Having found no “natural law” or “positive law” prohibition against the recognition by New York courts of a marriage between same-sex partners validly performed outside the State, the Fourth Department concluded that “[t]he Legislature may decide to prohibit the recognition of same-sex marriages solemnized abroad. Until it does so, however, such marriages are entitled to recognition in New York.” Id.; see also 2004 N.Y. Op. Atty. Gen. No. 1, 2004 WL 551537, at *12 (observing that “New York law presumptively requires that parties to [same-sex unions from other jurisdictions] must be treated as spouses for purposes of New York law.”); Legal Opinion of Office of the New York State Comptroller, dated October 8, 2004 (concluding that the New York Retirement System will recognize a Canadian marriage between same-sex partners in the same manner as a New York marriage between opposite-sex partners under the principle of comity).

* * * * *

To date, Martinez is the only Appellate Division decision to address the question of whether New York should recognize valid marriages of same-sex couples performed in jurisdictions outside of New York. The only other Appellate Division decision to consider recognition of out-of-state marriages between same-sex partners defers to Martinez. See Funderburke v. New York State Dep’t of Civil Servs., 49 A.D.3d 809 (2d Dep’t 2008) (vacating Supreme Court decision declining to order recognition of a marriage entered into in Canada between same-sex partners, citing Martinez, and dismissing appeal as moot).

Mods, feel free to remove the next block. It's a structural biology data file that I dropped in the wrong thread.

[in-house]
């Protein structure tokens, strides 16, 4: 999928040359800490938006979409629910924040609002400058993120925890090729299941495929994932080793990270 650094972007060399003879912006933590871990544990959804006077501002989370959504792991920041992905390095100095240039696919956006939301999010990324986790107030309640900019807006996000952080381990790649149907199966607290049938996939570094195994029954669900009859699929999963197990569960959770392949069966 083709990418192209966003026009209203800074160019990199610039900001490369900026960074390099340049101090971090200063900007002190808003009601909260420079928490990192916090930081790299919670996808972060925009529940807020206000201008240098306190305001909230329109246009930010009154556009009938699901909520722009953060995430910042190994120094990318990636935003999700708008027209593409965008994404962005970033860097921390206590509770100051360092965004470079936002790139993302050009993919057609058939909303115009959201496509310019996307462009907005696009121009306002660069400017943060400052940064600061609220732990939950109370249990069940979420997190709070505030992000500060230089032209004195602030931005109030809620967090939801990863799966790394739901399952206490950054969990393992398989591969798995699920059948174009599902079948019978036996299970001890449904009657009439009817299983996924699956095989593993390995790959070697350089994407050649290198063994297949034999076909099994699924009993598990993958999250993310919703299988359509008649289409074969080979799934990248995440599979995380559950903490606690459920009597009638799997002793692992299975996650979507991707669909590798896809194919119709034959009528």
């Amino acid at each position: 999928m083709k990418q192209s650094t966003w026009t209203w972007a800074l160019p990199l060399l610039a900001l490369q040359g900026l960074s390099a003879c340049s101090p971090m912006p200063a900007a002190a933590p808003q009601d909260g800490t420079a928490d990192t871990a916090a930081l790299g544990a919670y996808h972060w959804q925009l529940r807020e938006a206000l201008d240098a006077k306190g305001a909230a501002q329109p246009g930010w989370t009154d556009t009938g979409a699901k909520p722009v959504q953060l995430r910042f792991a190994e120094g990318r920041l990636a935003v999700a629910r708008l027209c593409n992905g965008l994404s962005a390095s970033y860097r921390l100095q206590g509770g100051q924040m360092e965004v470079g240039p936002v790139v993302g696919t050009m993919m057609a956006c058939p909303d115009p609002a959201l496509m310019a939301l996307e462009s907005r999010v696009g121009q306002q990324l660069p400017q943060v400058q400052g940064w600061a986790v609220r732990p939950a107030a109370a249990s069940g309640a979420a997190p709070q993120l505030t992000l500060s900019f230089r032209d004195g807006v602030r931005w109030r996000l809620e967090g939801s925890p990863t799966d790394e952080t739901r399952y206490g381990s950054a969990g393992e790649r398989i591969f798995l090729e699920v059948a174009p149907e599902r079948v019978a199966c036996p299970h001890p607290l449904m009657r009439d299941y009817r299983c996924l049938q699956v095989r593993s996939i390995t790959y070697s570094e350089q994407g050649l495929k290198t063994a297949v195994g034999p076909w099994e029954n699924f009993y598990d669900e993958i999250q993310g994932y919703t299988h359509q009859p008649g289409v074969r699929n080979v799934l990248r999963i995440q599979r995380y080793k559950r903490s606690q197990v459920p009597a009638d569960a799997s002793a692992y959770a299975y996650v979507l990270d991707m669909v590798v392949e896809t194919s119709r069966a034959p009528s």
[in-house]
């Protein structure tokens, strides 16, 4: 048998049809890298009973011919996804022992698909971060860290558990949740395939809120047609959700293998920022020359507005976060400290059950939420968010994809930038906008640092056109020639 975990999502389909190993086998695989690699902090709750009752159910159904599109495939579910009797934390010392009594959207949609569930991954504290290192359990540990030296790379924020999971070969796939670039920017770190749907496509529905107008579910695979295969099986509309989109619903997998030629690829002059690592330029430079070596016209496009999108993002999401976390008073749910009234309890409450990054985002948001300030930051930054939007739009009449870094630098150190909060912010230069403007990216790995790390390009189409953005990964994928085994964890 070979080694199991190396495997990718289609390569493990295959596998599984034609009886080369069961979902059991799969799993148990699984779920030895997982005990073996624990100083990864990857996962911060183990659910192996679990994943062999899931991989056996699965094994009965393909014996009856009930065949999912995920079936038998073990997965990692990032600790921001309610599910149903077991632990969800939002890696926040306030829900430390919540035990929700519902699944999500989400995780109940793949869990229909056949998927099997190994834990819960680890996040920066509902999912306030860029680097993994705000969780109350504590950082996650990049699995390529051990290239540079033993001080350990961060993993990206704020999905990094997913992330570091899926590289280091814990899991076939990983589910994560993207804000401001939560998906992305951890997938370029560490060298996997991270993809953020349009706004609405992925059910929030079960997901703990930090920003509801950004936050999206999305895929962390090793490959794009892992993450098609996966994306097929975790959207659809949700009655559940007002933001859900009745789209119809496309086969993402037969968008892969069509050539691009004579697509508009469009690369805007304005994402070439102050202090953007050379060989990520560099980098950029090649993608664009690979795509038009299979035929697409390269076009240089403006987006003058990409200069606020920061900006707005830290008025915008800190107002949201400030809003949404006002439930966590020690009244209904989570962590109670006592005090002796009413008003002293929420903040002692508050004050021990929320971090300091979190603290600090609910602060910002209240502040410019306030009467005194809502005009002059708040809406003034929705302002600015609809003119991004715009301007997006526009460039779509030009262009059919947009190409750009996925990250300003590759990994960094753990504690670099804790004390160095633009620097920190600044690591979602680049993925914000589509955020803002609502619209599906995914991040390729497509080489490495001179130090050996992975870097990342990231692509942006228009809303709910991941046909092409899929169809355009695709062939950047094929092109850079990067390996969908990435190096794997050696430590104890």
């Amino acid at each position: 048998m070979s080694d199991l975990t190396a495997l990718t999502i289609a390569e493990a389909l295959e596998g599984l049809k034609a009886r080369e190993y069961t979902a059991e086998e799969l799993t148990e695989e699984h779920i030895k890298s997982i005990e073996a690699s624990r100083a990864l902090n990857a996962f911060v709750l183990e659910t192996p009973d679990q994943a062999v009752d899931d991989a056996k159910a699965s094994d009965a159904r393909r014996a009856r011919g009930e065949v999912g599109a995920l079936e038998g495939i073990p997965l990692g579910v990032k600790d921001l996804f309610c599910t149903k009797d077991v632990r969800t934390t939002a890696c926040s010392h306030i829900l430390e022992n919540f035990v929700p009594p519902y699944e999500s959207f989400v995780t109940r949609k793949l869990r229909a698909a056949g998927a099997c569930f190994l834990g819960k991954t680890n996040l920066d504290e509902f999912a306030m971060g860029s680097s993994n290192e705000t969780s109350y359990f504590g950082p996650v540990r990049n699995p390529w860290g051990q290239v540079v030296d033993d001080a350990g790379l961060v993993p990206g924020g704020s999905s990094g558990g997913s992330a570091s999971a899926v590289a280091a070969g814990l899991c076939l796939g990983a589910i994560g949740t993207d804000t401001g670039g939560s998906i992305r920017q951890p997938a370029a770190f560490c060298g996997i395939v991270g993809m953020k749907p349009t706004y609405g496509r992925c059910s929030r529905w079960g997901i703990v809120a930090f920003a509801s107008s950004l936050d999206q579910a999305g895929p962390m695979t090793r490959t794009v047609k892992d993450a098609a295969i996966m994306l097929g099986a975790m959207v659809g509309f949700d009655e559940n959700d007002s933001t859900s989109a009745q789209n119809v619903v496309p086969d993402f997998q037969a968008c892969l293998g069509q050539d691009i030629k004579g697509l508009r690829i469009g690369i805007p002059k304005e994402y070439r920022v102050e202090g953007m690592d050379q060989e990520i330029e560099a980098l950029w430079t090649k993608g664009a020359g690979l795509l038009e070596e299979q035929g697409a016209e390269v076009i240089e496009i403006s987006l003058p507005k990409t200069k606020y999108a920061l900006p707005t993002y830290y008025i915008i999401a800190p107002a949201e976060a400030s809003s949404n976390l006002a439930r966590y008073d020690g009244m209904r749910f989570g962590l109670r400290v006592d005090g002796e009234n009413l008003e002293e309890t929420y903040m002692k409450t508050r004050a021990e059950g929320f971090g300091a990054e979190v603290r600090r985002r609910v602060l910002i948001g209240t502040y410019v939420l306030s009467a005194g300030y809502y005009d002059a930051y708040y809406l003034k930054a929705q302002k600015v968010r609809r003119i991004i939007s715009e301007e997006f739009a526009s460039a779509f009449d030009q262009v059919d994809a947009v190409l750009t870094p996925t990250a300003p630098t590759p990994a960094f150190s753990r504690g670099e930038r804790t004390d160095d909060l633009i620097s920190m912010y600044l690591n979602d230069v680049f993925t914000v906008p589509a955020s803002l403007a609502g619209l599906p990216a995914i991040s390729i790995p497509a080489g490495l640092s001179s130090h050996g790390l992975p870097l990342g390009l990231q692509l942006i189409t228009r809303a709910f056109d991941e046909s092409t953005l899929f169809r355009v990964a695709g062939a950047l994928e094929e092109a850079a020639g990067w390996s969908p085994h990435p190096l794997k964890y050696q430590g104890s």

In the absence of guidance from the Court of Appeals or the other Departments of the Appellate Division, Martinez is controlling precedent for all trial courts in the State. See, e.g., Mountain View Coach Lines, Inc. v. Storms, 102 A.D.2d 663, 664 (2d Dep’t 1984) (holding that “[t]he Appellate Division is a single statewide court divided into departments for administrative convenience . . . and, therefore, the doctrine of stare decisis requires trial courts in this department to follow precedents set by the Appellate Division of another department until the Court of Appeals or this court pronounces a contrary rule.”) (citations omitted); see also People v. Turner, 5 N.Y.3d 476, 482 (2005) (following Mountain View); Tzolis v. Wolff, 39 A.D.3d 138, 142 (1st Dep’t 2007) (holding that, “[a]bsent any authority from this Court, the motion court was bound to follow the applicable ruling of another department”) (citation omitted).

* * * * *

In light of the controlling authority of Martinez and the several opinions from lower New York courts consistent with that holding, the Insurance Department is of the view that marriages between same-sex partners legally entered outside of New York must be recognized in the State for purposes of interpreting the Insurance Law. Indeed, the Insurance Department would consider an insurer’s refusal to extend health insurance coverage to same-sex and opposite-sex spouses on an equal basis to be an unfair practice under Insurance Law §§ 2402 and 2403, and to be unfair discrimination under Insurance Law § 4224. Insurance Law § 2403 prohibits any person from engaging in this State in any unfair or deceptive act or practice constituting a “determined violation,” and Insurance Law § 2402(c) defines a determined violation as:

any unfair method of competition or any unfair or deceptive act or practice, which is not a defined violation but is determined by the superintendent pursuant to section two thousand four hundred five of this article to be such method, act or practice.